The appeal of authority is a powerful means by which legalism and aberrant doctrines of many kinds subtly work into the Church. The remedy is to major on majors—the sound exposition and presentation of the Person and work of Christ, His cross, believed in and applied—and to stay away from marginal pet doctrines of gifted and persuasive people.


Urban youth workers know that the desire to “belong” is a powerful force of human psychology—far-reaching in societal impact. Our streets are littered with angry young men in gangs. Indoctrinated by the public schools with the nihilistic philosophy of macroevolution, young people live every meaningless day of their lives in a society characterized by fatherlessness, relational abandonment, isolation, materialism, and family breakdown. Although distorted, a gang provides a sense of purpose, place, structure, authority (even a gang has a leader) and cause—more than our schools and society offer. Even if personal treatment becomes abusive, the gang member will gladly endure it rather than lose his or her sense of identity with the group.

Similarly, a believer will often endure a toxic church environment because, though poisonous unto death, it provides a place of identity and human relationship. The spiritual substance of the life of Christ is regularly sacrificed by the Church on the altar of humanity’s primal need for identity.


In order for any group of people to achieve a large goal, only three simple ingredients are necessary:

  1. Identity
  2. Training
  3. A Cause

Give a boy a uniform, flag, slogan, and a cause, and you have reached not only today’s boy, but made tomorrow’s man—for better or worse. Lord Baden-Powell understood this when he founded the Boy Scouts. Our military operates by it. Hitler used it for the Hitler Youth, and Lenin used it with the Red Youth. Trained individuals awakened to a cause are a mob. Trained individuals who share a common identity are an army. An army can easily scatter a mob.

Satan is content to let believers in a local church be a collection of trained individuals working for the Lord’s cause or the local church’s vision. What he will resist is discovery of the essential and primary ingredient of their individual and corporate success—their identity. Successful Kingdom advance begins by recognizing, believing in, and acting upon our identity in Christ. If satan can obscure the believer’s identity, or cause the believer to embrace false religious alternates to his or her identity, the church will just be a mob, not a conquering army.  Without identity, the cause is lost. Trying harder and working more will not compensate for failure in identity.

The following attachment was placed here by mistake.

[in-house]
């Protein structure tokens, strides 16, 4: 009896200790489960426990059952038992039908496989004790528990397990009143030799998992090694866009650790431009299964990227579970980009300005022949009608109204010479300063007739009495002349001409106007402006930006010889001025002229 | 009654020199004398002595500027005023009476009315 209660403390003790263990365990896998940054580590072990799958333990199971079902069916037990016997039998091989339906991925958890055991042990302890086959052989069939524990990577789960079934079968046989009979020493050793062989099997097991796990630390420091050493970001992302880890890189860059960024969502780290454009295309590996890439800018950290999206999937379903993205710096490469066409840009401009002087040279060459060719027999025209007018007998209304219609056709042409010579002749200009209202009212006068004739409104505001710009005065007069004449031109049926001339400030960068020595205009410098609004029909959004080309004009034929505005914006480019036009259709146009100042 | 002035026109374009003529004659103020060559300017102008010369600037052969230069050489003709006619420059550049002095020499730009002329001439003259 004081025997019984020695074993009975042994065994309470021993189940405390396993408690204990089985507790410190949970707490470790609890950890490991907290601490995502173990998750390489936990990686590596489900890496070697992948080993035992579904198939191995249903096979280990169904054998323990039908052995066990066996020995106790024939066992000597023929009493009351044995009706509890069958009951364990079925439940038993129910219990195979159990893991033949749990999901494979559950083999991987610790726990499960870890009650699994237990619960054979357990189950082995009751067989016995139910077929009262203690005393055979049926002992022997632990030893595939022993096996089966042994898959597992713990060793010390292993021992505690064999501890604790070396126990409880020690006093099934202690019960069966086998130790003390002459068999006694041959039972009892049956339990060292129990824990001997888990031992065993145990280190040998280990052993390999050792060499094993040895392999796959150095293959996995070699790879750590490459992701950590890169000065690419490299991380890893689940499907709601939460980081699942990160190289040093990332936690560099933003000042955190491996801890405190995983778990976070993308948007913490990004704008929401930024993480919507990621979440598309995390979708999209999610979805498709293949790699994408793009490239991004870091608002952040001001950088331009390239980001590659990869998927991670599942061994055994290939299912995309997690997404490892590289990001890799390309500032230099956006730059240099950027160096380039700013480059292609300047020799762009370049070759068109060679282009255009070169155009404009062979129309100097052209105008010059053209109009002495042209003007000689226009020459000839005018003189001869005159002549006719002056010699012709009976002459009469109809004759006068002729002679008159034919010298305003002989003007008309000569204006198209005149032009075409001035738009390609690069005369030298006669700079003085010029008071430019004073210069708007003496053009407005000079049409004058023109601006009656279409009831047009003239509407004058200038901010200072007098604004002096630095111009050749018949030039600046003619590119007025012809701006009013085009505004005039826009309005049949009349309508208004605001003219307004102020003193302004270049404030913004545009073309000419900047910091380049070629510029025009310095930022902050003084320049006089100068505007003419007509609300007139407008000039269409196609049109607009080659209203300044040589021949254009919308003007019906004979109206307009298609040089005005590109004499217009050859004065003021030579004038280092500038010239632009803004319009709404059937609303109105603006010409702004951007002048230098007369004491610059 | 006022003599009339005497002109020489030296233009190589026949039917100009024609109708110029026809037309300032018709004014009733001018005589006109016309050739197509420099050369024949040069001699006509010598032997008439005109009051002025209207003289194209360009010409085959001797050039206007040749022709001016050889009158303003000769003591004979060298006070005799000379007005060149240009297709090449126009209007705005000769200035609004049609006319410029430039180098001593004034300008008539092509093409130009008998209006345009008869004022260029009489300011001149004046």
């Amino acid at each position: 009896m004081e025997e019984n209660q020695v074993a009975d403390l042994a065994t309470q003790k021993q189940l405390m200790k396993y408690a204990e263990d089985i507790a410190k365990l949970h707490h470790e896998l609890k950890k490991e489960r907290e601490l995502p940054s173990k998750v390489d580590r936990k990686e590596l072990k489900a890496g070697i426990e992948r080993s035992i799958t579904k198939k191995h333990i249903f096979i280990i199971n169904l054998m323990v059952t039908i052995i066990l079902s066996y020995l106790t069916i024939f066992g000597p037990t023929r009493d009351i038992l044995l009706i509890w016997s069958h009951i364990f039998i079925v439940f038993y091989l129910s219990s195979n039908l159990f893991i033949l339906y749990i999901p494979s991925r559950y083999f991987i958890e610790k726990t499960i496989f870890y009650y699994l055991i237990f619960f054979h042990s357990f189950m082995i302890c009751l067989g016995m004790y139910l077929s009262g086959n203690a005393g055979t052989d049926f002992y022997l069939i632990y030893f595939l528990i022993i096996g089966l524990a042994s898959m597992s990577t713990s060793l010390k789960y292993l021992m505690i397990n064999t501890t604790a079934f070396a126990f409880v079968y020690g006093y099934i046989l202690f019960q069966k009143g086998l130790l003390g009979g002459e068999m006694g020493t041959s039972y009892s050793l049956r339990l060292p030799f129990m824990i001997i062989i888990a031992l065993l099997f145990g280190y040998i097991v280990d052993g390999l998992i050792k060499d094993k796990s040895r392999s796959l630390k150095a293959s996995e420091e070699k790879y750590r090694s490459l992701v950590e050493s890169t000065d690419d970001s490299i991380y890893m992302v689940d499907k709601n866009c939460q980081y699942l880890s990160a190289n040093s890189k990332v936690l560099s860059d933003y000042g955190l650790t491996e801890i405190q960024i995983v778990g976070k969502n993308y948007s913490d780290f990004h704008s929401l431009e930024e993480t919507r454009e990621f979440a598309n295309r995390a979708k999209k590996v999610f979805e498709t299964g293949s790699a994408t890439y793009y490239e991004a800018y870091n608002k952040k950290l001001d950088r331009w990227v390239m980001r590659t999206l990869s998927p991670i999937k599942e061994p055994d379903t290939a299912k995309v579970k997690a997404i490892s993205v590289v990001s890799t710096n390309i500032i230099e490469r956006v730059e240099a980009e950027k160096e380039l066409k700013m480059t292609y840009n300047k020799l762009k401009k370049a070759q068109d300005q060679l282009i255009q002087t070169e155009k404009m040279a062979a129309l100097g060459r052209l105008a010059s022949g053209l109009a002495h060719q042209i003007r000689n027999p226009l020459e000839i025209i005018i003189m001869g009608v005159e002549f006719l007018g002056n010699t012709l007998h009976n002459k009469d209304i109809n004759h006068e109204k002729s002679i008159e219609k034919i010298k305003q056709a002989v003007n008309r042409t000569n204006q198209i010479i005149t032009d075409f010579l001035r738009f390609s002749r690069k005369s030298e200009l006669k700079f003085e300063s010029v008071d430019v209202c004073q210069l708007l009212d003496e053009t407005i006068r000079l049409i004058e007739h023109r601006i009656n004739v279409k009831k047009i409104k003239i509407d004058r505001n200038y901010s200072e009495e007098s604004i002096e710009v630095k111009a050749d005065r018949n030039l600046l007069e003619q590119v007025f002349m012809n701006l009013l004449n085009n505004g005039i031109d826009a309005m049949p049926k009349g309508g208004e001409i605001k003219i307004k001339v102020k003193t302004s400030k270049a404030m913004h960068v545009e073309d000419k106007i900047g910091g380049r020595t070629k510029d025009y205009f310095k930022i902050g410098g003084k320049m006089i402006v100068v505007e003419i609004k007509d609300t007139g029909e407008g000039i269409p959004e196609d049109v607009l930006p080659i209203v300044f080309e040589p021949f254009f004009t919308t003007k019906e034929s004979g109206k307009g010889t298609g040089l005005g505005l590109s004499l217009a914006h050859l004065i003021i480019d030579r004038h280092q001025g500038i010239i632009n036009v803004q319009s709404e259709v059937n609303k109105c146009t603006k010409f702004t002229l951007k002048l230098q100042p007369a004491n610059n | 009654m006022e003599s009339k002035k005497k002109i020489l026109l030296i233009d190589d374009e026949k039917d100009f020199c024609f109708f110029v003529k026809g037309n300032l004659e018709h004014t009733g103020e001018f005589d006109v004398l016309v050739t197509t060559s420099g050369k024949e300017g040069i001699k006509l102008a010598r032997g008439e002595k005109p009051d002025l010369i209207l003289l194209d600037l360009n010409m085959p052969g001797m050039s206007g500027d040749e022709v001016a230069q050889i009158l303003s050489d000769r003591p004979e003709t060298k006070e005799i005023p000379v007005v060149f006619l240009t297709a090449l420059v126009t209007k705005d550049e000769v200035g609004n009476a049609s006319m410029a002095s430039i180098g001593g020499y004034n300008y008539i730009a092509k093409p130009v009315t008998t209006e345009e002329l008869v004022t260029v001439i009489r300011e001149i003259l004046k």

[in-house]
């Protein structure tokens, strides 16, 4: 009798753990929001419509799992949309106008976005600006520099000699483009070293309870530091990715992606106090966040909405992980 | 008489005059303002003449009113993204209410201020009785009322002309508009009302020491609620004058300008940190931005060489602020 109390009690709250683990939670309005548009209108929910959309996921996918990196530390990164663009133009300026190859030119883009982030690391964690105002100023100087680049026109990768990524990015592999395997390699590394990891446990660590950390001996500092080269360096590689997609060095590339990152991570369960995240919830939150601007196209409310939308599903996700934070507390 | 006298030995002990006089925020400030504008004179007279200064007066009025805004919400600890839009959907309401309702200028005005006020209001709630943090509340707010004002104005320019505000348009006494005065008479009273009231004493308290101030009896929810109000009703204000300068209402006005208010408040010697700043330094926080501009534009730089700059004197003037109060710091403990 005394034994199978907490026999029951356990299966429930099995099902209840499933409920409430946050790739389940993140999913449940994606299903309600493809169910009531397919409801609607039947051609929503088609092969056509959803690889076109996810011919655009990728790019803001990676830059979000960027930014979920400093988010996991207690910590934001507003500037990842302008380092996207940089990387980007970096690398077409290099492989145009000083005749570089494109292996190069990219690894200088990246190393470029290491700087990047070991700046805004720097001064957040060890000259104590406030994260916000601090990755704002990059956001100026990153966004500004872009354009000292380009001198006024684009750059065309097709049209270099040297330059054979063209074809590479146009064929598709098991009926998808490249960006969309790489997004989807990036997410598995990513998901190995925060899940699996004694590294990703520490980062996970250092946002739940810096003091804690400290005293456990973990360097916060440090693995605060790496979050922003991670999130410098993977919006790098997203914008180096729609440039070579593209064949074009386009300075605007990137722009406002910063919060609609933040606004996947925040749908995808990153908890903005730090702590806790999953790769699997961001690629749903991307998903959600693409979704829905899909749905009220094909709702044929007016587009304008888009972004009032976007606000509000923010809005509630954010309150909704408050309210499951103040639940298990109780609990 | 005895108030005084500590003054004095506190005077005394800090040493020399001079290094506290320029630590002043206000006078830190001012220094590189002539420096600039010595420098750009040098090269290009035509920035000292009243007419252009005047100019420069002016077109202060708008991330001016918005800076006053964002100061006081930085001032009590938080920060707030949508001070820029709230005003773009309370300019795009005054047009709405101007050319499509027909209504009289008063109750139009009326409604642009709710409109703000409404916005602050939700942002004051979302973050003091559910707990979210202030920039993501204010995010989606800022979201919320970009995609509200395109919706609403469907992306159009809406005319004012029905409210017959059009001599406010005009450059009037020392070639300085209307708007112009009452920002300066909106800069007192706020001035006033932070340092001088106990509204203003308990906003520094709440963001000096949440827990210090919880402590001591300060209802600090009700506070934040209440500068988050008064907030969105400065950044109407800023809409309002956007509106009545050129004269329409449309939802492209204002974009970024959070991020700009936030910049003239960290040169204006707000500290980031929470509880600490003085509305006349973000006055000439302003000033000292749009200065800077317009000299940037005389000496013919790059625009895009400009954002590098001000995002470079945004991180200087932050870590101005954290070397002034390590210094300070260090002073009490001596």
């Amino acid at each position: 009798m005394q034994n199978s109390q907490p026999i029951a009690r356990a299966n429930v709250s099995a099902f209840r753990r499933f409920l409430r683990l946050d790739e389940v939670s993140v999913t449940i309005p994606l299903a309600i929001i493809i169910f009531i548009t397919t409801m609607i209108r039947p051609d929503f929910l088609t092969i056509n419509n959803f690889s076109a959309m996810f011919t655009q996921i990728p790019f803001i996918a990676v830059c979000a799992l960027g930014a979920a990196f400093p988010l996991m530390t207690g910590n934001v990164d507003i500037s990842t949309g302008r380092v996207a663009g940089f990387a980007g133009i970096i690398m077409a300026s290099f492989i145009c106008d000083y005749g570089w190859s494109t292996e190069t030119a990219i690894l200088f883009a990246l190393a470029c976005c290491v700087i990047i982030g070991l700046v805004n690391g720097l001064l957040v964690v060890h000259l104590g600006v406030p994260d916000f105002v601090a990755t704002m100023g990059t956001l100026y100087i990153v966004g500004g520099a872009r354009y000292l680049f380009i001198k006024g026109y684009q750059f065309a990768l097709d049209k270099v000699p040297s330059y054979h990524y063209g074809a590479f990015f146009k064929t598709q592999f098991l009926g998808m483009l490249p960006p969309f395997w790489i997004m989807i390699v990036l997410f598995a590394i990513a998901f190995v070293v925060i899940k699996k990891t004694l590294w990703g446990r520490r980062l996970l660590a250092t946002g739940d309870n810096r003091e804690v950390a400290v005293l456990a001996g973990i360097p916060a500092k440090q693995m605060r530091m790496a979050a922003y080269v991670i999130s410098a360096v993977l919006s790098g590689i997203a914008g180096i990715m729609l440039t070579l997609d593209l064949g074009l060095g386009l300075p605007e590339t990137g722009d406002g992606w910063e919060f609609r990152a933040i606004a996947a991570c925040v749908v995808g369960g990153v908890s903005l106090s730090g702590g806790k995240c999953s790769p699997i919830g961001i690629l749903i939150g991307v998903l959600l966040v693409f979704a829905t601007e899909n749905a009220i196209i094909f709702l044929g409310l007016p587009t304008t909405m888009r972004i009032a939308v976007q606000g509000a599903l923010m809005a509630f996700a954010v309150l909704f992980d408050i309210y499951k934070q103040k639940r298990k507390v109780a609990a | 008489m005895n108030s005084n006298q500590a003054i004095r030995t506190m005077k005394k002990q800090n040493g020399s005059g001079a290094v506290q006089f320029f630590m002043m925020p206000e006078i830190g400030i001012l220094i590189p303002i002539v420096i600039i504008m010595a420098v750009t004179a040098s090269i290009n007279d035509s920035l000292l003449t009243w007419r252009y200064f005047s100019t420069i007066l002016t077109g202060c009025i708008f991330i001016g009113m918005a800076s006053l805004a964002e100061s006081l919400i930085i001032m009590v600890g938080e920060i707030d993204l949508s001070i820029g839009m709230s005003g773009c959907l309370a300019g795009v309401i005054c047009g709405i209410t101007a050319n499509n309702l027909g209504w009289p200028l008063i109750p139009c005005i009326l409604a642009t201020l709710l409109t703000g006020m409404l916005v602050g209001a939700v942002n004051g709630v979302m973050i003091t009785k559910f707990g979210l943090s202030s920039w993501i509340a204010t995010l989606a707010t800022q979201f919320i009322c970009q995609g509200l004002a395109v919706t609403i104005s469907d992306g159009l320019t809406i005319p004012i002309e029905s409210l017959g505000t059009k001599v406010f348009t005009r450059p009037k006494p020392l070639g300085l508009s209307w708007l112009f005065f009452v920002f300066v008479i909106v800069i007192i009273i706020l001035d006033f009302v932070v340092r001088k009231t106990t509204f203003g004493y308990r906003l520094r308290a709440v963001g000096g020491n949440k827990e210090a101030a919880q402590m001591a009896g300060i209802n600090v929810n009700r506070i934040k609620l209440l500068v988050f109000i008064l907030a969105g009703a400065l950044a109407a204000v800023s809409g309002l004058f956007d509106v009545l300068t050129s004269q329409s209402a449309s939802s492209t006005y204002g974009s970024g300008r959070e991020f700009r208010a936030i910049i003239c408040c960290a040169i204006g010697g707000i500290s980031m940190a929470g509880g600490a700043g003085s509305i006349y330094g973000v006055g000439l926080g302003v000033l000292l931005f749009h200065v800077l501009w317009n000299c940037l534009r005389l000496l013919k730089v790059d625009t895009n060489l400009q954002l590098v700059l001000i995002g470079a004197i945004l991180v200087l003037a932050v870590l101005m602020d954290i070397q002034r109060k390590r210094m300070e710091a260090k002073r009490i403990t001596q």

Some of the well-known mass-market retailers often conduct coloring contests for children in support of charities. A standardized picture is given to entrants, categorized by age, who then color the picture and resubmit it for scoring. The children who do the best job of staying within the lines win the prize. This is fine marketing and promotional strategy but it is lousy Christian theology and practice. Many believers’ personal experience with God is like a coloring contest: God has given us the outline picture—the Bible. It delineates all His expectations—determines the lines I must stay within. If I just do my best to stay within God’s lines, to try really hard, to color really well, maybe the great Judge will score me a winner and I will be rewarded both now and in the hereafter.

In the beginning of our faith, we may understand theologically that we are justified by faith, but after conversion it is common to spend the bulk of our life living as if the rest of Christianity is about how good a colorer I can be. His Kingdom does not go forward based on performance and scoring. It advances by death and resurrection. His expectations for proper behavior have never changed; the source of life in the believer has. I am not called to live scrupulously, but abundantly.